Total Cost of Ownership (TCO) sounds like a very abstract formula or concept. But it is in fact a very useful and transparent approach to finding out exactly what a good or service costs you. It also applies to cars. This calculation adds up all the expenses related to owning a vehicle. And we know how numerous they are. This is because the cost of a car is obviously not limited to its purchase price. All of the related or ancillary expenses must also be calculated. TCO is the only way to accurately estimate the full cost of a car. And therefore its real overall costs.
The cheapest car (or the one with the largest discount) will not necessarily be the cheapest over the long term. For example, a car with a 20% discount may not be cheaper than one with a 10% discount because of its CO2 emissions and the associated taxation, a lower residual value on the second-hand market, or because of higher maintenance or running costs. This is why you should keep abreast of the market. Or at least do some research before you buy.
But what exactly does the TCO take into account? Well, it covers the list price, the financing formula (and therefore potential interest, advances or outstanding balance), maintenance, insurance, fuel costs, taxes, depreciation and residual value as well as depreciation for a company or which is deducted (business activity).
And for the private individual?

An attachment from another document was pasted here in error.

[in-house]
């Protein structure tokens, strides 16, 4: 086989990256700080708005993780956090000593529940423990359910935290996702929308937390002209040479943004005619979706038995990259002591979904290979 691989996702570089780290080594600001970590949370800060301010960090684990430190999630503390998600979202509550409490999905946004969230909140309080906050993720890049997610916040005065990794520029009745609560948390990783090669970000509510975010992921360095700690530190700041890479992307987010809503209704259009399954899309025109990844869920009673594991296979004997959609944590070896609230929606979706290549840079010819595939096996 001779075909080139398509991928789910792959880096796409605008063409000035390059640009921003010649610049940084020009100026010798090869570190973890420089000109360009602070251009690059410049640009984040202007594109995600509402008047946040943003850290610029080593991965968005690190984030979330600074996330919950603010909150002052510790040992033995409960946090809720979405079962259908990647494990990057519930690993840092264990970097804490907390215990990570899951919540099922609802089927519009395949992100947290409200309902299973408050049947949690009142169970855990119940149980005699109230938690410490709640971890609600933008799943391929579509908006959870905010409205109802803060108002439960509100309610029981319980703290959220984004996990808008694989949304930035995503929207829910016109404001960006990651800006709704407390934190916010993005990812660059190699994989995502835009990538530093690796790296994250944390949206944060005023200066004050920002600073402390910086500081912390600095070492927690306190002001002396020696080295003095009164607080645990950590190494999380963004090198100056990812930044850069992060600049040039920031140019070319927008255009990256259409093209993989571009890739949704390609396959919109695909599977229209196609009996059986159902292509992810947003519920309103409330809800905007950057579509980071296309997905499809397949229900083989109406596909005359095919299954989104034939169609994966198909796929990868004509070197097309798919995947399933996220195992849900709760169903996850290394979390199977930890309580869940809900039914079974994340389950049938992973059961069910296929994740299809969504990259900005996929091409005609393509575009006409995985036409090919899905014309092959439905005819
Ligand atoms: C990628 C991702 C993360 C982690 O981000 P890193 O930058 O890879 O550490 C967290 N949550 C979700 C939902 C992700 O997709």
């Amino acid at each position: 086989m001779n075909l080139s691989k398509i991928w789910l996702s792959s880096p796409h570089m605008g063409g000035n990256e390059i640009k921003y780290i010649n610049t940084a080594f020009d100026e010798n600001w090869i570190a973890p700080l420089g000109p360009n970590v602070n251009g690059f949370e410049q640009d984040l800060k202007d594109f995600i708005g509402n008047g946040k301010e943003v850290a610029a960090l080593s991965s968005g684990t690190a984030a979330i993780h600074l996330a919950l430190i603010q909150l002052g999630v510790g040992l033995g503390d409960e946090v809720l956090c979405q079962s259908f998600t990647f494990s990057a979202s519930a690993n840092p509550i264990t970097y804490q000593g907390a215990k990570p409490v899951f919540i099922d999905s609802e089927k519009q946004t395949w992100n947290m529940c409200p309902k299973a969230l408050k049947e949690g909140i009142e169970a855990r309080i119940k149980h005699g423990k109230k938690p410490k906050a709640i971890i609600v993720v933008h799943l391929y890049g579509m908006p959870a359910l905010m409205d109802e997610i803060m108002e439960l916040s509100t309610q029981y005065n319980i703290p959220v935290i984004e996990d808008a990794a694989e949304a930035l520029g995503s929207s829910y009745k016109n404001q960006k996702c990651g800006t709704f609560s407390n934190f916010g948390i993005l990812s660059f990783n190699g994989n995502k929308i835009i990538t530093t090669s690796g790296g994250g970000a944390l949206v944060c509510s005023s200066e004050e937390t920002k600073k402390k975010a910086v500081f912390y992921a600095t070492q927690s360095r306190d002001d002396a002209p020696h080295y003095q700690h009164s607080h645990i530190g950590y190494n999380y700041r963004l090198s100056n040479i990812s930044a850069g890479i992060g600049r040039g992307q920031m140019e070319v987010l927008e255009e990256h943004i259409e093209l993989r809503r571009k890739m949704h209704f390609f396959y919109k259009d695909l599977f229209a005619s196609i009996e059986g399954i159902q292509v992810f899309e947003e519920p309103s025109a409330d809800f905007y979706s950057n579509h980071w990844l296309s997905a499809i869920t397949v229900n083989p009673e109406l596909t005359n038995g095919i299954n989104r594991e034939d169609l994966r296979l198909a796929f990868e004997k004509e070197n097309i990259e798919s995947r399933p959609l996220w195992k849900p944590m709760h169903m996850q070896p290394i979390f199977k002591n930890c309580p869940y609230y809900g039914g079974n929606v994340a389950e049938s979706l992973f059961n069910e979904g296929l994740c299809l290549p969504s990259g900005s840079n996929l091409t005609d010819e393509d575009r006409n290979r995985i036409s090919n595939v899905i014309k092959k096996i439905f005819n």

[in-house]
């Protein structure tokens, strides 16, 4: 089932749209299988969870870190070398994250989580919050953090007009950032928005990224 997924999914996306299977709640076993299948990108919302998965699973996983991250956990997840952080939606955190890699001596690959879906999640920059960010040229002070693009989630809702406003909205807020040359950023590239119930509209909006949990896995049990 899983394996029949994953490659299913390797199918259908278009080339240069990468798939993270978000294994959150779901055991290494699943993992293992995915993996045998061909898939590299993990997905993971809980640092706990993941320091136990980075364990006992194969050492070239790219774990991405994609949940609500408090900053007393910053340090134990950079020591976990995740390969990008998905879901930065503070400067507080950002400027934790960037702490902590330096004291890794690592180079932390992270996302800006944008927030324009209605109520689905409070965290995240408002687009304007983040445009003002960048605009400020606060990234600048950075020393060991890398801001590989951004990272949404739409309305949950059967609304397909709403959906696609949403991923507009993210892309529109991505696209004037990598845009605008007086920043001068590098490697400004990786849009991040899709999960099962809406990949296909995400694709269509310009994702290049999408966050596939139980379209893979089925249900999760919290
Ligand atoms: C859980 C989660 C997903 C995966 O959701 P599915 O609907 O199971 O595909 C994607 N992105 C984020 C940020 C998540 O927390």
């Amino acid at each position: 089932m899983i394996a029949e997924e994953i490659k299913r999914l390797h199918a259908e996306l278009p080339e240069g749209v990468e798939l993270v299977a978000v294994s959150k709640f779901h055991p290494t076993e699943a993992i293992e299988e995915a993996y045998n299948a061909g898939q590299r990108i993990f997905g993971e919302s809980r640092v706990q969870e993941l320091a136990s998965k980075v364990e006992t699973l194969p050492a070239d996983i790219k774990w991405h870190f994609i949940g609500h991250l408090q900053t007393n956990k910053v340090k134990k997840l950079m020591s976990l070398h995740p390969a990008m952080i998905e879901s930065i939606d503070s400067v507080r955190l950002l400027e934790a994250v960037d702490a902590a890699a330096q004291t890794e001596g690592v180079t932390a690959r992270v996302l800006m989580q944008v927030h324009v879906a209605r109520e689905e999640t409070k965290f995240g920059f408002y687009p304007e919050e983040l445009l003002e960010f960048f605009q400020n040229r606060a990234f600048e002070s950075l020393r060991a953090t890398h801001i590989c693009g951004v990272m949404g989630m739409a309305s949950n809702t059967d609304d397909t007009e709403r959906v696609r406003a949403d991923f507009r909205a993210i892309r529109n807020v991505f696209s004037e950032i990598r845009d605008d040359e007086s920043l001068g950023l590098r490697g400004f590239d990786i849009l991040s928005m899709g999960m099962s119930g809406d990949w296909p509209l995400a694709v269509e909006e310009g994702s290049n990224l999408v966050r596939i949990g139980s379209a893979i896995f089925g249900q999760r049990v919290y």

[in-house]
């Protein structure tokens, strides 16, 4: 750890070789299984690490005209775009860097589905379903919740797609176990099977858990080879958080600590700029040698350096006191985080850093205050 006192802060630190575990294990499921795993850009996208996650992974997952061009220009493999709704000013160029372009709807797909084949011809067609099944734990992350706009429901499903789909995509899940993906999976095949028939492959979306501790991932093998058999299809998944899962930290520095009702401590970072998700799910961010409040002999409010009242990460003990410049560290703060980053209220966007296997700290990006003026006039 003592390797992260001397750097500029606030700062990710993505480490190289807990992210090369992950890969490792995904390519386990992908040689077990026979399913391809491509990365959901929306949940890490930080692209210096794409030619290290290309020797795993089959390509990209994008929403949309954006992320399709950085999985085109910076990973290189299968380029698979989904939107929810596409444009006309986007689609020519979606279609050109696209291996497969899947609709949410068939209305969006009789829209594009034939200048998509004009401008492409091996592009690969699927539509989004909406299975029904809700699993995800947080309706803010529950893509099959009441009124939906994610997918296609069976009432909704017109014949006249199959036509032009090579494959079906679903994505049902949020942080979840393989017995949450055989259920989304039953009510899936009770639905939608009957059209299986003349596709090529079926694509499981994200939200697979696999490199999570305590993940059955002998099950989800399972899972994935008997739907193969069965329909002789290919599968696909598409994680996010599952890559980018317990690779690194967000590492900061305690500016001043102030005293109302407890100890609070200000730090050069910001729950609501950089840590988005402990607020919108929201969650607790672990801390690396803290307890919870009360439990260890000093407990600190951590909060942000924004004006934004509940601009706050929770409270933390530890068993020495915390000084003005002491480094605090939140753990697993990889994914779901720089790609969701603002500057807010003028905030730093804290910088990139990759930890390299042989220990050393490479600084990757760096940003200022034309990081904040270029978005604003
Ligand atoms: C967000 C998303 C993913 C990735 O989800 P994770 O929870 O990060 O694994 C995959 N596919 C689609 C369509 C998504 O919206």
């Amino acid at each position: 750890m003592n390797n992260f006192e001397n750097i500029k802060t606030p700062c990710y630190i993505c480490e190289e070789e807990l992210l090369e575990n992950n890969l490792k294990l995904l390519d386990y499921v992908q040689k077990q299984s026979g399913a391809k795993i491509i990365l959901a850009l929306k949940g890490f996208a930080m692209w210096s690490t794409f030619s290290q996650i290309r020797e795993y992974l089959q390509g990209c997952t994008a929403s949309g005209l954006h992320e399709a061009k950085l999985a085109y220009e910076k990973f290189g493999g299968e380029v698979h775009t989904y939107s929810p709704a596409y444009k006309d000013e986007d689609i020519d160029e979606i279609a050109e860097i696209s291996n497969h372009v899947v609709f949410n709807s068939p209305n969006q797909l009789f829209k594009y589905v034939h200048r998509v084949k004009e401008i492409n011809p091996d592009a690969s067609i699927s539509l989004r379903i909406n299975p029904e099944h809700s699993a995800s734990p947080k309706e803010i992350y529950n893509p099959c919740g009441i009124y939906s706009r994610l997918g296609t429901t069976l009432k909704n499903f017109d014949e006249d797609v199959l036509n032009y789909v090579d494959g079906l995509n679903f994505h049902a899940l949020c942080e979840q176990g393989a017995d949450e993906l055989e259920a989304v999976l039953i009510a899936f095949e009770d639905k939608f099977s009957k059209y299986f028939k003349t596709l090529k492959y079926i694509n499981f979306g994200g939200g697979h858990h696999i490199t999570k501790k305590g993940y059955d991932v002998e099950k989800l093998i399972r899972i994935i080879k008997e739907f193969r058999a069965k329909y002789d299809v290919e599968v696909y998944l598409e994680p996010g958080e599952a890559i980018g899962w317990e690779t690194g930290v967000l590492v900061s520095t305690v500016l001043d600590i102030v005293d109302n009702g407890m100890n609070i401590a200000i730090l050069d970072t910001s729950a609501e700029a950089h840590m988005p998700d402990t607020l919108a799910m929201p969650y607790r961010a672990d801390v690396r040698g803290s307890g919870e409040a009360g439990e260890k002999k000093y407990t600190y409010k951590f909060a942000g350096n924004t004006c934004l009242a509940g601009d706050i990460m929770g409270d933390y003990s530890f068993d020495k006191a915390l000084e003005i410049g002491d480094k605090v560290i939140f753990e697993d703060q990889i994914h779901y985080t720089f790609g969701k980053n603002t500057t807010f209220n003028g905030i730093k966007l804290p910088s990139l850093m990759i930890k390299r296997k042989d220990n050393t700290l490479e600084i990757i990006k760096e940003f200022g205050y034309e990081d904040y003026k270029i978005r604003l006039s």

We know TCO is good. But is this formula also useful for private individuals? Yes, undoubtedly, even if you have to spend an evening or so doing your calculations. You should not rely solely on the sale (or purchase) price of the car, but consider other parameters, just as a fleet manager would do. A small Excel spreadsheet will help you to see more clearly and isolate costs. Note the purchase price, the cost of insurance and taxes (there are online calculators for this), evaluate your annual mileage and fuel costs (with an average price per litre of fuel; for consumption, use the tests of the specialised press or, failing that, use the urban value of the official standard), servicing and tyres. Similarly, try to estimate the residual value of the vehicle after its intended period of use. Another tip: if cost is more important than enjoyment to you, you should also find out about the reliability rating of the vehicle you are interested in. That way, you can assess the costs of the potential repairs based on the vehicle's weak points. This approach will allow you to determine the overall cost of the car you are considering more accurately and ensure it fits within your budget.
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